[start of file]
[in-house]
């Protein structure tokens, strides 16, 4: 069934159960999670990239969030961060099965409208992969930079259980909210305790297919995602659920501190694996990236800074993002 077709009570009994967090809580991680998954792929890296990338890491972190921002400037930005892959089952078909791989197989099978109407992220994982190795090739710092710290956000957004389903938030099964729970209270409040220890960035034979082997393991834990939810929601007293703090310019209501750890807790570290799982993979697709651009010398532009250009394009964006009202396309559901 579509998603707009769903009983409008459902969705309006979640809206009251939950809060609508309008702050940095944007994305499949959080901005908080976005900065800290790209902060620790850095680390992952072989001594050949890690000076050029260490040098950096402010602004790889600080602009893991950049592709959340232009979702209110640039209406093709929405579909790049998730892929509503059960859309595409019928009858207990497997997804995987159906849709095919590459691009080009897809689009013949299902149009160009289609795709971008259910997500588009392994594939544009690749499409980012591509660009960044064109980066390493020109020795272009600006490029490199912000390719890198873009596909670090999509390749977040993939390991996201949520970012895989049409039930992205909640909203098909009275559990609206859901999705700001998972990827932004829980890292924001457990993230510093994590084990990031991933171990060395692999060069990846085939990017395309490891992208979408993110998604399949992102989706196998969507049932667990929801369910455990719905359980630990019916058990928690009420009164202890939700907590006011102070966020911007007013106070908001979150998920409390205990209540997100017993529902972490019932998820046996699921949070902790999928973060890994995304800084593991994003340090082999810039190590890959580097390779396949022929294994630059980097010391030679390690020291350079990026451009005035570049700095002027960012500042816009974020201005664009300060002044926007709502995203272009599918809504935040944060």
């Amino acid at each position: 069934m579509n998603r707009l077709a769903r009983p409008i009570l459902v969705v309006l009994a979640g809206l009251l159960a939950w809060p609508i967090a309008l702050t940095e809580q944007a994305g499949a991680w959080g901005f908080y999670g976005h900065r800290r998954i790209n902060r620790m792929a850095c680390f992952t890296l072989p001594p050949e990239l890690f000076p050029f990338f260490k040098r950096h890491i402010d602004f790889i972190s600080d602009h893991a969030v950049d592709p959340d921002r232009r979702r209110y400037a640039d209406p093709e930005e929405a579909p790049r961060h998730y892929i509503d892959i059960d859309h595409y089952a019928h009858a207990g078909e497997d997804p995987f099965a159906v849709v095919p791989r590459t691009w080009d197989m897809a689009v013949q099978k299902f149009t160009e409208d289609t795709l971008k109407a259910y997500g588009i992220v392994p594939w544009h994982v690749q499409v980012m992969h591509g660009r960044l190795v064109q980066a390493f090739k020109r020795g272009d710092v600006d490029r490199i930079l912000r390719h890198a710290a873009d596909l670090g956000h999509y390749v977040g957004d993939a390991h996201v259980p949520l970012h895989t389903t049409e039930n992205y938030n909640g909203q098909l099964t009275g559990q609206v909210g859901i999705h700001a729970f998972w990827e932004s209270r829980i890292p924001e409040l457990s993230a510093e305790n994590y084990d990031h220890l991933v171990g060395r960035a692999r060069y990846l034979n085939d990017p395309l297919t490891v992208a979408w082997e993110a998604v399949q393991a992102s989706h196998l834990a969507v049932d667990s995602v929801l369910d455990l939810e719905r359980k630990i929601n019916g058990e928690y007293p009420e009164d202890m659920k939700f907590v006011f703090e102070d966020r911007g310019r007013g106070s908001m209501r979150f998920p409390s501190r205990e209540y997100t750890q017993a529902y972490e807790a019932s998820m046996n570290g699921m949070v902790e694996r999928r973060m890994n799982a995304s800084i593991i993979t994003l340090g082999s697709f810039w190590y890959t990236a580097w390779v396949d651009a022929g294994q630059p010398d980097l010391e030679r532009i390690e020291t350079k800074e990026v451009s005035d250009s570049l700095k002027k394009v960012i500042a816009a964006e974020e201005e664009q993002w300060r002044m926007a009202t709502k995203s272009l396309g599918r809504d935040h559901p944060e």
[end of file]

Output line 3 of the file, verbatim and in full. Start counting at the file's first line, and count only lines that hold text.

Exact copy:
């Amino acid at each position: 069934m579509n998603r707009l077709a769903r009983p409008i009570l459902v969705v309006l009994a979640g809206l009251l159960a939950w809060p609508i967090a309008l702050t940095e809580q944007a994305g499949a991680w959080g901005f908080y999670g976005h900065r800290r998954i790209n902060r620790m792929a850095c680390f992952t890296l072989p001594p050949e990239l890690f000076p050029f990338f260490k040098r950096h890491i402010d602004f790889i972190s600080d602009h893991a969030v950049d592709p959340d921002r232009r979702r209110y400037a640039d209406p093709e930005e929405a579909p790049r961060h998730y892929i509503d892959i059960d859309h595409y089952a019928h009858a207990g078909e497997d997804p995987f099965a159906v849709v095919p791989r590459t691009w080009d197989m897809a689009v013949q099978k299902f149009t160009e409208d289609t795709l971008k109407a259910y997500g588009i992220v392994p594939w544009h994982v690749q499409v980012m992969h591509g660009r960044l190795v064109q980066a390493f090739k020109r020795g272009d710092v600006d490029r490199i930079l912000r390719h890198a710290a873009d596909l670090g956000h999509y390749v977040g957004d993939a390991h996201v259980p949520l970012h895989t389903t049409e039930n992205y938030n909640g909203q098909l099964t009275g559990q609206v909210g859901i999705h700001a729970f998972w990827e932004s209270r829980i890292p924001e409040l457990s993230a510093e305790n994590y084990d990031h220890l991933v171990g060395r960035a692999r060069y990846l034979n085939d990017p395309l297919t490891v992208a979408w082997e993110a998604v399949q393991a992102s989706h196998l834990a969507v049932d667990s995602v929801l369910d455990l939810e719905r359980k630990i929601n019916g058990e928690y007293p009420e009164d202890m659920k939700f907590v006011f703090e102070d966020r911007g310019r007013g106070s908001m209501r979150f998920p409390s501190r205990e209540y997100t750890q017993a529902y972490e807790a019932s998820m046996n570290g699921m949070v902790e694996r999928r973060m890994n799982a995304s800084i593991i993979t994003l340090g082999s697709f810039w190590y890959t990236a580097w390779v396949d651009a022929g294994q630059p010398d980097l010391e030679r532009i390690e020291t350079k800074e990026v451009s005035d250009s570049l700095k002027k394009v960012i500042a816009a964006e974020e201005e664009q993002w300060r002044m926007a009202t709502k995203s272009l396309g599918r809504d935040h559901p944060e």